Corn and soybean seeds and seedlings in furrows that were not fully closed are at risk of being killed by the freeze.
Corn or soybean seeds that were planted shallow had a slight risk of freeze damage, although plant death from the freeze is unlikely.
Corn plants emerged may have tissue above the soil surface die off from the freeze, but the growing points should have been insulated beneath the soil surface. Those corn plants should recover well. No yield loss is expected.
Soybean plants that have FULLY emerged and are at the VE growth stage (emergence) should survive the freeze event, based on observations during freeze events in late April 2021 and early May 2020. If the soybean cotyledons survive, the soybean plants will survive, and no yield loss will occur. If the cotyledons do not survive, the plant will not survive, either.
Corn and soybean seeds at proper planting depths are at very little risk from the freeze. Corn and soybean radicles (the shoots emerging from the seeds) that are still below the soil surface likely were insulated and will survive.
We need about 5 days of warm weather before symptoms are easy to see. Based on current forecasts, it may take six or seven actual days to get the 5 days of good growing conditions. Plants or plant parts that have turned black or brown and have lost turgor pressure are easy to identify.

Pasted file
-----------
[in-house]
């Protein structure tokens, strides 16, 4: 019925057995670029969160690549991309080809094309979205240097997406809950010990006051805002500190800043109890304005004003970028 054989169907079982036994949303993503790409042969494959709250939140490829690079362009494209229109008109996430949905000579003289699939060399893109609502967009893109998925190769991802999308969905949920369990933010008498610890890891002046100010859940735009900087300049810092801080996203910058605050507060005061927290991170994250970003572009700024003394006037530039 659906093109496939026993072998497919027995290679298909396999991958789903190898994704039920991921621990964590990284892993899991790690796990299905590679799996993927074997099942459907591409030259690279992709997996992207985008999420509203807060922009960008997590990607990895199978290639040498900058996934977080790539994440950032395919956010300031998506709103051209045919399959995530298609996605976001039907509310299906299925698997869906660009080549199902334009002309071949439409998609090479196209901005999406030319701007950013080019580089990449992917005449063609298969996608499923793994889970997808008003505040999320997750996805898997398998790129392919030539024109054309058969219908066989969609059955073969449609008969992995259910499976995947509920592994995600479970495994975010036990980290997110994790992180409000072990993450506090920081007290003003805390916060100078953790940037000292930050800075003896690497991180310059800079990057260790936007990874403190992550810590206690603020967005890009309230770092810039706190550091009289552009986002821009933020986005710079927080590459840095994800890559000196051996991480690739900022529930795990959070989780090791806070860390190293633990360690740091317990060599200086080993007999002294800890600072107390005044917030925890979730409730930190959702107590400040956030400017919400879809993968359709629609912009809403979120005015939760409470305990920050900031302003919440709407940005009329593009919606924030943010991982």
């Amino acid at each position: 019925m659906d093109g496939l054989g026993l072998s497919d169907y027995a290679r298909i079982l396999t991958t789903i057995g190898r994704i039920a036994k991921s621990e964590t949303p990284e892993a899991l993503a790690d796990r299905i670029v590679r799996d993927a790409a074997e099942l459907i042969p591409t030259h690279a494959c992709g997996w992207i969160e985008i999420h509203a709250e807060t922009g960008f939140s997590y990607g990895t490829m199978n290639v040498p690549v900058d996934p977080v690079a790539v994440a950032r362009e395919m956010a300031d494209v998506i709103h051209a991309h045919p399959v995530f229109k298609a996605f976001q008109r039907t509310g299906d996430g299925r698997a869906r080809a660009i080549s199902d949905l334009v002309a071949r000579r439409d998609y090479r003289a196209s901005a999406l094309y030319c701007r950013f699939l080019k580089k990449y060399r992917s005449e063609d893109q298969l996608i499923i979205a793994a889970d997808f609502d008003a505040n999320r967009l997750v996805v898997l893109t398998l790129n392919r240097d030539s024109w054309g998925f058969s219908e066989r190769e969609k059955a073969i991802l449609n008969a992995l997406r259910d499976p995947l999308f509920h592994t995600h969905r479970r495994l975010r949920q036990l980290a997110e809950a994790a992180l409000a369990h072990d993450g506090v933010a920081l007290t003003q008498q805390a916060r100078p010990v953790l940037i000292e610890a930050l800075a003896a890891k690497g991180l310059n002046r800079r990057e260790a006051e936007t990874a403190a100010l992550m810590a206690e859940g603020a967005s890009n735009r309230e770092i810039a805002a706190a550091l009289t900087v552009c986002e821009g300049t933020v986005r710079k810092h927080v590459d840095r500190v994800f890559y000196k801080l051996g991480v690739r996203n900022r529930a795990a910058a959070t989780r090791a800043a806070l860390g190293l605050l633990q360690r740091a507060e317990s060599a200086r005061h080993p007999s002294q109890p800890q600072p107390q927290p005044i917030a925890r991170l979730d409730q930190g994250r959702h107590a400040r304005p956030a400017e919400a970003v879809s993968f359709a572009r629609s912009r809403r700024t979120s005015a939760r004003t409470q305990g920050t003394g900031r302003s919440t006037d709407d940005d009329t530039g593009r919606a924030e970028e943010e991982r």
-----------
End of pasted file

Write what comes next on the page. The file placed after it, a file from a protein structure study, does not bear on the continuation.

Corn plants need to be examined from the seed upward. We are assuming that the roots are deep enough to not be a concern. Dig up some corn plants and look for any signs of brown/black areas from the seeds upward. If plants are white to yellow beneath the soil and turgor pressure is good, then the seedlings are likely to survive.
Maybe Just a Chill
Corn and soybean seeds that are in the process of germinating during the freeze are at risk of taking in cold water (imbibitional chilling) within the first 24 to 48 hours after planting. If the soil temperatures were below 50F for an extended period during those 24 to 48 hours, then the seeds are more likely to be damaged. There is some debate about how long the soils need to stay below 50F before severe damage is done from the imbibitional chilling. We can say those seeds are at risk. At this point, either the seeds were damaged, or they were not from imbibitional chilling. Emergence will be slower in these fields. The fields can be scouted in about five days or so to determine the health of germinating seeds and/or emerged plants.